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Gender Discrimination: Applicable Laws

Gender discrimination makes working, obtaining housing, getting an education, or engaging in other life activities challenging. The federal government has human rights laws to protect victims of gender discrimination.

These laws offer protection against discrimination based on gender identity, sexual orientation, and transgender status. They afford relief to members of the LGBTQ+ community.

Many states have civil rights laws that mirror federal laws. Some state laws offer greater protections than federal courts. In addition, cities and counties can enact local laws, ordinances, and regulations related to civil rights.

Below is a list of federal laws that prohibit gender identity discrimination in several settings.

Civil Rights Act of 1964: Title VII (Equal Employment Opportunities)

The U.S. Equal Employment Opportunity Commission (EEOC) enforces the sex-based discrimination laws determined by the Supreme Court. The Civil Rights Act of 1964 is one such law.

Title VII does the following:

  • Protects individuals from discrimination in numerous areas, including employment practices and gender stereotypes
  • Prohibits employee discrimination or harassment on the basis of sex, race, color, religion, and national origin
  • Protects against sexual harassment, unwelcome sexual advances, sexual assault, or sexual favors in the work environment (including by co-workers)
  • Attempts to ensure reasonable accommodations for gender-neutral employment practices, employment decisions, and employment policies

Claims for violation of Title VII of the Civil Rights Act of 1964 can be brought to the Equal Employment Opportunity Commission (EEOC) by employees or job applicants. The EEOC is a federal agency.

The Equal Credit Opportunity Act (ECOA)

The ECOA does the following:

  • Guarantees an equal opportunity to obtain credit
  • Prohibits creditors from discriminating against credit applicants on the basis of certain factors

These factors include:

  1. Sex
  2. Family status
  3. Race
  4. Color
  5. Religion
  6. National origin
  7. Age
  8. Receipt of public assistance program benefits

Fair Housing Act (FHA)

Prohibits discrimination in the sale, rental, and financing of housing based on sex, familial status, race, color, national origin, religion, and disability.

Equal Pay Act of 1963 (EPA)

Requires employers to pay all employees equally for similar work, regardless of gender.

Family and Medical Leave Act (FMLA)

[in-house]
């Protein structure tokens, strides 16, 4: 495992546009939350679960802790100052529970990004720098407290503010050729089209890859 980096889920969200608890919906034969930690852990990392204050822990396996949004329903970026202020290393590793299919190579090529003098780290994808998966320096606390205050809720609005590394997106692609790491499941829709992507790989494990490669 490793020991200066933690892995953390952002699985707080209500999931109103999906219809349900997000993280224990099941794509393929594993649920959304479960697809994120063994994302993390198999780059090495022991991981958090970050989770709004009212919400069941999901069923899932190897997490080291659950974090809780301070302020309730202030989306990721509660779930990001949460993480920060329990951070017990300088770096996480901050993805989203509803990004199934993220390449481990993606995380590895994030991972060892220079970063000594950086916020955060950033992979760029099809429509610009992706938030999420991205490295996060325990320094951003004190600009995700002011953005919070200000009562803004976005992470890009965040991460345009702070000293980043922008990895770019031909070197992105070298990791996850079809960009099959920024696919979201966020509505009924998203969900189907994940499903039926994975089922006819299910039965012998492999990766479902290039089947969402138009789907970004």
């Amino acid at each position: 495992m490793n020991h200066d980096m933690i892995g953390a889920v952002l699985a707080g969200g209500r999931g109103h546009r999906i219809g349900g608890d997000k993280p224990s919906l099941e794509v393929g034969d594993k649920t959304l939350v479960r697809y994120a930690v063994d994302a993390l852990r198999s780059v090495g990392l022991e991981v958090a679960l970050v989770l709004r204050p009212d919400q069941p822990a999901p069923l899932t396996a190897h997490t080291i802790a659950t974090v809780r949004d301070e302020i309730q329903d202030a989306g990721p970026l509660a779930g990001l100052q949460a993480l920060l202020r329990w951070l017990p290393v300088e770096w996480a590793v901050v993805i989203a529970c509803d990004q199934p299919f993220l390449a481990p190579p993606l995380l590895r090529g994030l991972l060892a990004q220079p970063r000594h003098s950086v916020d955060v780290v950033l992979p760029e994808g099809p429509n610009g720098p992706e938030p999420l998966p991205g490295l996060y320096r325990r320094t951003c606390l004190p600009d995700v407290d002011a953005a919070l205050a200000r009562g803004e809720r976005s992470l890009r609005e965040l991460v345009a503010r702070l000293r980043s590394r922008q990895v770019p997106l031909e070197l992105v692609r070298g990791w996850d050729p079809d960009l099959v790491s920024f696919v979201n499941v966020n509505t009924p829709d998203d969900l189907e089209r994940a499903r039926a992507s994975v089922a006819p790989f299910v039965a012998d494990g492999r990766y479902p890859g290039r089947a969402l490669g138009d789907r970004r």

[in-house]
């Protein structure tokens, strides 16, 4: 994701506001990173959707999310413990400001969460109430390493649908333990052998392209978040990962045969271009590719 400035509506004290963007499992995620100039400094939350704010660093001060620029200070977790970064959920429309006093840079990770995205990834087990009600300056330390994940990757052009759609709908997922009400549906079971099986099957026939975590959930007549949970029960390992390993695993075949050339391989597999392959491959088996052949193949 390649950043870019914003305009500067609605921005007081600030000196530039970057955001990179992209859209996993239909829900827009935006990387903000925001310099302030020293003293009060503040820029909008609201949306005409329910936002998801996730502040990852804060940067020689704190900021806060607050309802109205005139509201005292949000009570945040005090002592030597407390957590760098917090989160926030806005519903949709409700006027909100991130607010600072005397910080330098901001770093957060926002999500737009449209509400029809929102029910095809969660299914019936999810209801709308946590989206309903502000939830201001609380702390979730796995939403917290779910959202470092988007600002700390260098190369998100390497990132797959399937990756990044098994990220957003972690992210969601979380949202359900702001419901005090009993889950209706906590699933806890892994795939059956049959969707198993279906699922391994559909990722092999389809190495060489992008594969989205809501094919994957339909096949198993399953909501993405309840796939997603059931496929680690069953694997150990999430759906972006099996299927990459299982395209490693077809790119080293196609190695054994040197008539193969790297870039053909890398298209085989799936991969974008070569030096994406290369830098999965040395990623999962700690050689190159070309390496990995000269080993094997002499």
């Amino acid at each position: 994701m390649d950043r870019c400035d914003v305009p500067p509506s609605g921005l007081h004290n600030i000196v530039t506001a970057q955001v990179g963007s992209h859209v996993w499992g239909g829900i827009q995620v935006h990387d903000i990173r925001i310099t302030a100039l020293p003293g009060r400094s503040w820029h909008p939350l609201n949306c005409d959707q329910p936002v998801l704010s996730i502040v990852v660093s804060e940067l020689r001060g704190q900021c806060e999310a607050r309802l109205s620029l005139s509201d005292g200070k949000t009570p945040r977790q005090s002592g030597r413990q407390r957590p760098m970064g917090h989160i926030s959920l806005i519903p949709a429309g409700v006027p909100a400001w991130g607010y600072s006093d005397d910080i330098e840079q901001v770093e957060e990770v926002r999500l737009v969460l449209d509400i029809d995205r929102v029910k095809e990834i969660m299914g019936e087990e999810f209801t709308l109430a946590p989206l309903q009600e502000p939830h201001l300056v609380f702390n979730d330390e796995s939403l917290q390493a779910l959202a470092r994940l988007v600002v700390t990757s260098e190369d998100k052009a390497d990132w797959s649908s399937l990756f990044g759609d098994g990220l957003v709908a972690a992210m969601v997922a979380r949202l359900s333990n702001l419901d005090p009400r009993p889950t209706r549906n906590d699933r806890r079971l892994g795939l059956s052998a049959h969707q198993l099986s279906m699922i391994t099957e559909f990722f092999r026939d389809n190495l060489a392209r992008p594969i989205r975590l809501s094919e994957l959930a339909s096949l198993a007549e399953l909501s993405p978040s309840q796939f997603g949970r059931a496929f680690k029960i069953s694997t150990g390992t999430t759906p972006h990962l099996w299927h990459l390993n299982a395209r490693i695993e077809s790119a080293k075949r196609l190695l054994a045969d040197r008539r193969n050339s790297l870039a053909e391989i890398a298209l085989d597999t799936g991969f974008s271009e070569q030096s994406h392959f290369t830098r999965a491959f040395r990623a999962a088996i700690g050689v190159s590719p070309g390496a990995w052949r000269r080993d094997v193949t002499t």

Gives employees the right to take time off from work. This can be to care for a newborn or recently adopted child or to look after an ill family member.

Pregnancy Discrimination Act (PDA)

The PDA does the following:

  • Prohibits employment discrimination against female workers who are, or intend to become, pregnant
  • Includes discrimination in hiring, failure to promote, and wrongful termination

Title IX of the Education Amendments of 1972

Title IX does the following:

  • Prohibits sex discrimination in education programs that receive federal funds
  • Intended to increase educational and athletic opportunities for women in schools and colleges nationwide

U.S. Code Title 42, Chapter 21 - Civil Rights

  • Prohibits discrimination against individuals based on gender, age, disability, race, national origin, and religion (among other things) in many settings
  • Applies to education, employment, access to businesses and buildings, federal services, public accommodations, and more
  • Codifies (or arranges) federal acts related to civil rights

Federal acts related to civil rights include:

  1. The Civil Rights Act of 1866
  2. The Civil Rights Act of 1964
  3. The Civil Rights of Institutionalized Persons Act

Talk to an Attorney Now About Your Gender Discrimination Claim

Have you experienced adverse conditions of employment or been denied academic opportunities because of your gender or gender expression? If you have experienced these or similar scenarios, you may have a legitimate claim for gender discrimination. Don't second-guess your situation.

Find out for sure by speaking to an attorney. An attorney experienced in discrimination issues can help you with your potential claim.

You can find an attorney in your area with Findlaw's attorney directory.

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